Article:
Frequently asked questions about GEOS-Chem

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On this page we shall answer some commonly asked questions about GEOS-Chem.

Basic information about GEOS-Chem

For new users

--Bob Yantosca (talk) 17:45, 2 January 2019 (UTC)

Science questions

Where can I find information about ...

--Bob Yantosca (talk) 17:45, 2 January 2019 (UTC)

Technical issues

--Bob Yantosca (talk) 17:45, 2 January 2019 (UTC)

Parallelization issues

--Bob Yantosca (talk) 17:45, 2 January 2019 (UTC)

High-Performance GEOS-Chem (GCHP)

Please see the GCHP main wiki page for information about GCHP.

Where can I get restart files for GEOS-Chem?

For instructions on how to obtain a set of sample restart files that you can use to spin up your own simulations, please see the Restart Files section of our GEOS-Chem basics wiki page.

--Bob Yantosca (talk) 16:24, 6 January 2017 (UTC)

Running GEOS-Chem

How long does GEOS-Chem take to run?

It depends on your particular computing environment. We have posted several timing results from GEOS-Chem 7-day time test simulations.

GEOS-Chem seems to be running too slowly. What can I do?

You should be aware of several compile-time options that will slow down GEOS-Chem. Use these options only for debugging, but not in your production runs.

If you are archiving many diagnostic quantities are a high temporal resolution (e.g. every hour), then this will increase the run time of your simulation. You can try saving out less diagnostic quantities, or archiving at a lower temporal resolution (e.g. every day).

GEOS-Chem errors

Please also see our Guide to GEOS-Chem error messages.

GEOS-Chem died with an error. What can I do?

First, you should try to understand the type of error that has occurred. There are several different classes of errors, such as:

  1. File I/O errors
  2. Abnormal exits
  3. Technical errors

Once you have understood the type of GEOS-Chem error that has occurred, you can take steps to fix it. In some cases, the fixes will be simple (i.e. selecting the proper option and starting over, or replacing missing or corrupted data files, etc.). In other cases, the error may be more difficult to diagnose (such as a convergence error in the chemical solver). In that case you may have to "dig in" to the code so that you can modify its behavior (e.g. modify convergence criteria, add error checks, etc.).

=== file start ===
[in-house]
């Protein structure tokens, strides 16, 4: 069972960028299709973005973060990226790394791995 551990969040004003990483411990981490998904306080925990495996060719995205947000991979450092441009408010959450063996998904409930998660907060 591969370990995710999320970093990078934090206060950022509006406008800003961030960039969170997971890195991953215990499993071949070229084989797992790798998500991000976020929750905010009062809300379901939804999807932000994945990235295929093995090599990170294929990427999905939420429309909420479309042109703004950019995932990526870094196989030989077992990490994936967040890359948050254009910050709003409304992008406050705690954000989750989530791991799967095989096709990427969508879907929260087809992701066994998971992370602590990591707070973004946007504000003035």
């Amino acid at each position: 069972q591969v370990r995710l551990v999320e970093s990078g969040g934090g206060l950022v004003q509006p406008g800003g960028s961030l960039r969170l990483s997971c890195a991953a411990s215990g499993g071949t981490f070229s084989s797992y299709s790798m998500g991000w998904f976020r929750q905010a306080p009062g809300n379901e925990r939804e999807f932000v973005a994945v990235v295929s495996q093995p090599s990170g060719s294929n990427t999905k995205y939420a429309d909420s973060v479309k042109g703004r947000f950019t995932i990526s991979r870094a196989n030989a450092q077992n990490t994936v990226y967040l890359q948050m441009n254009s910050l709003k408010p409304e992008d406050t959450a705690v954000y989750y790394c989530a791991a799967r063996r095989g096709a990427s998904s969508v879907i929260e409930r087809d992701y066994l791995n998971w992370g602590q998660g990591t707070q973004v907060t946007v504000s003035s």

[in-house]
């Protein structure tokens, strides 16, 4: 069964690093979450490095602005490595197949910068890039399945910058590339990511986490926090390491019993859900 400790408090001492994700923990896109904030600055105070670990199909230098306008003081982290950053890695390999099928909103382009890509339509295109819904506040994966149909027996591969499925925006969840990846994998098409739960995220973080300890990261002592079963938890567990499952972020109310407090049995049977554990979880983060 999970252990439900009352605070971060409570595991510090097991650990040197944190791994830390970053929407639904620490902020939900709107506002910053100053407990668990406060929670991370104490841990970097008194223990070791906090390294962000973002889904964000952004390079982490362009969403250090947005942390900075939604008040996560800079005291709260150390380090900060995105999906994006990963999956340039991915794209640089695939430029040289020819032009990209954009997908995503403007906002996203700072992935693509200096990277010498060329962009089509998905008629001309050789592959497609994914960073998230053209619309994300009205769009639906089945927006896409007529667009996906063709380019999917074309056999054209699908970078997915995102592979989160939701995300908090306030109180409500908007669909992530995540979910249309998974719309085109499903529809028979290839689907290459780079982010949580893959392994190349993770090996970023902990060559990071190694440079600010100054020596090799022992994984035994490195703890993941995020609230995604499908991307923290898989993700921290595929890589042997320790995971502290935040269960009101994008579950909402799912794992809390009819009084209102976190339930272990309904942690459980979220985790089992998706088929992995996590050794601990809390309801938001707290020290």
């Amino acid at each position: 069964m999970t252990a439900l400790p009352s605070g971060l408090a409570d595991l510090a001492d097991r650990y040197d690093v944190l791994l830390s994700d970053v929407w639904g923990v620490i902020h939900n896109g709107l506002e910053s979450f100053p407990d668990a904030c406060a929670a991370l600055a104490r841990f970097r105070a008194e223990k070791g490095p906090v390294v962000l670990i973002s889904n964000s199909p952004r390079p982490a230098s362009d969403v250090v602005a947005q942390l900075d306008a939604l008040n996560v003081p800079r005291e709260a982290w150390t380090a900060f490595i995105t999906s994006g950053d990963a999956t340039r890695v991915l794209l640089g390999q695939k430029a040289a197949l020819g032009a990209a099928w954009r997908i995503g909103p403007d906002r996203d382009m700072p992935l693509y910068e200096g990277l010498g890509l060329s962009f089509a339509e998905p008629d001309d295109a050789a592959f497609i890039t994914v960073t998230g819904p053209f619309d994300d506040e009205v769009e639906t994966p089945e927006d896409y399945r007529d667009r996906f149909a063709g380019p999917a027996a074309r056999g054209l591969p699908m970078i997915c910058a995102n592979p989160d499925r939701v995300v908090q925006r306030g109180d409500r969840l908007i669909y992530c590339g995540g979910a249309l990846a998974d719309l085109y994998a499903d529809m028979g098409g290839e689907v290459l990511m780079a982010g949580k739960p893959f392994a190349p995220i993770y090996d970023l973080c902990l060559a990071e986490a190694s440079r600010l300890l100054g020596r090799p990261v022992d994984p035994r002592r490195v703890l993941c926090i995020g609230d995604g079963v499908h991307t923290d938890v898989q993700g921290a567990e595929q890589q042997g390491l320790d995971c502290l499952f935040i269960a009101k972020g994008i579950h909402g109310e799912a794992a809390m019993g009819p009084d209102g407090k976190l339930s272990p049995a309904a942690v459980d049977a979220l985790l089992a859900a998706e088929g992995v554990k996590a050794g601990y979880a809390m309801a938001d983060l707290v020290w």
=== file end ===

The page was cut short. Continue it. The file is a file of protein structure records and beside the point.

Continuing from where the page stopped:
Try to isolate the error to a particular GEOS-Chem routine. You can use a debugger such as idb or Totalview, or you can turn on the ND70 debug printout option. (ND70 will print debug messages to the log file after key operations have been completed.) You may also try turning off operations (e.g. wet deposition, dry deposition, chemistry) one at a time in the input.geos file to isolate the error. Once you know where the error is occurring, try to print out values for a given grid box and tracer, either in the debugger or by adding PRINT statements to the code. You will gain great insight into what is happening by using this technique.

Try to determine if the error is persistent (i.e. if it always occurs at the same model time/date or if it occurs at different times and dates in the simulation). A persistent error could indicate a missing or corrupted data file, or a flaw in the scientific algorithm being used. Non-persistent errors (i.e. those that don't happen at the same model time and date) may indicate memory errors, such as array-out-of-bounds, segmentation faults, or that the code is using more memory than is available.

If you still cannot determine the error from the traceback output, recompile with the BOUNDS=yes compiler option. This will check to see if an array is being accessed incorrectly

Please see our Guide to GEOS-Chem error messages, which contains strategies for recognizing and fixing several commonly-encountered error conditions. If you still cannot determine the source of your error, please contact the GEOS-Chem Support Team for assistance.

Where does GEOS-Chem error output get printed?

GEOS-Chem, like all Unix programs, sends its output to two streams:

  1. stdout
  2. stderr

The stdout stream

Most GEOS-Chem output will go to the stdout stream, which takes I/O from the Fortran WRITE and PRINT commands. If you run GEOS-Chem by just typing the executable name at the Unix prompt:


then the stdout stream will be printed to the terminal window. You can also redirect the stdout stream to a log file with the Unix redirect command:

geos > log

We recommend that you create GEOS-Chem log files so that you can reexamine the output from your run at a later time.

Most GEOS-Chem errors will be printed to stdout (and hence, to the log file). Most errors flagged by GEOS-Chem use a standard error message format, such as:

GEOS-CHEM ERROR: No output scheduled on last day of run!
STOP at IS_LAST_DAY_GOOD ("input_mod.f")

The stderr stream

The stderr stream takes I/O from various Unix system commands, including exit. If your GEOS-Chem run died as a result of a system problem (i.e. you ran up against a system time or memory limit, you are over disk quota, etc.), then the error message will more than likely go to stderr instead of stdout. As a result, these error messages will not be printed to the GEOS-Chem log file output.

If you use a queue system then the stderr output may be printed to a file. For example, if you submit a GEOS-Chem job to the SGE queue system, and your job script is named run.geos, SGE will send the stderr output to a file named run.geos.oXXXXX (where XXXXX is the job ID #).

--Bob Y. 15:44, 8 November 2010 (EST)